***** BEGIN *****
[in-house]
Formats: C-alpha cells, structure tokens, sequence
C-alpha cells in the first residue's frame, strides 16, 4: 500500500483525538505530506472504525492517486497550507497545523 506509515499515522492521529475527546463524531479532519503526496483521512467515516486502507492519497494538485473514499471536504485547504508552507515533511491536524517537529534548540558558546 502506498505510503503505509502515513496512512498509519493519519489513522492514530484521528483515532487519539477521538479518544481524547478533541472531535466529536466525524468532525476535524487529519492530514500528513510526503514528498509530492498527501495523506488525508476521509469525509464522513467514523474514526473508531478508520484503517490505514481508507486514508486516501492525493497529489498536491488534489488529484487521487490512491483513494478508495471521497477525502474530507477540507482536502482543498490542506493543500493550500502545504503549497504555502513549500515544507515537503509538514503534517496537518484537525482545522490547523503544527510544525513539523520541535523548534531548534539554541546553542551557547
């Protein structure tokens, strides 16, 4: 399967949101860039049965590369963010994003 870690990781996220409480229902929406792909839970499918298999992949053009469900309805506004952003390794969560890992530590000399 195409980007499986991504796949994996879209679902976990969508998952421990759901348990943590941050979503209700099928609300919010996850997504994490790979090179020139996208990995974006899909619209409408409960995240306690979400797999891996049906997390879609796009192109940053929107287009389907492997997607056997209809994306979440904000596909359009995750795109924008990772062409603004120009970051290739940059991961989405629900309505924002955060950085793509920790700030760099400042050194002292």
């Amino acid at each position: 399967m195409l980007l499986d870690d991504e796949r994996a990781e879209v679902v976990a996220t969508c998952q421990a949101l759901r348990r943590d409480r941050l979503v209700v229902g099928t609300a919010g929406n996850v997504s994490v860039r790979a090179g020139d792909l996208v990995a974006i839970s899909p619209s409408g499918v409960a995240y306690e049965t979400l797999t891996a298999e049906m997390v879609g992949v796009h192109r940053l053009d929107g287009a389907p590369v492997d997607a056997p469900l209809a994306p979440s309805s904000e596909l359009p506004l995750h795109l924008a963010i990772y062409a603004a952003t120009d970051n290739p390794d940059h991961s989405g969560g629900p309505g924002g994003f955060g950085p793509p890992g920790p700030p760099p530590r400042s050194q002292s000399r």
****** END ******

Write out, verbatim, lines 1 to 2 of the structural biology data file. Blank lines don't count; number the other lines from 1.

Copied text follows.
[in-house]
Formats: C-alpha cells, structure tokens, sequence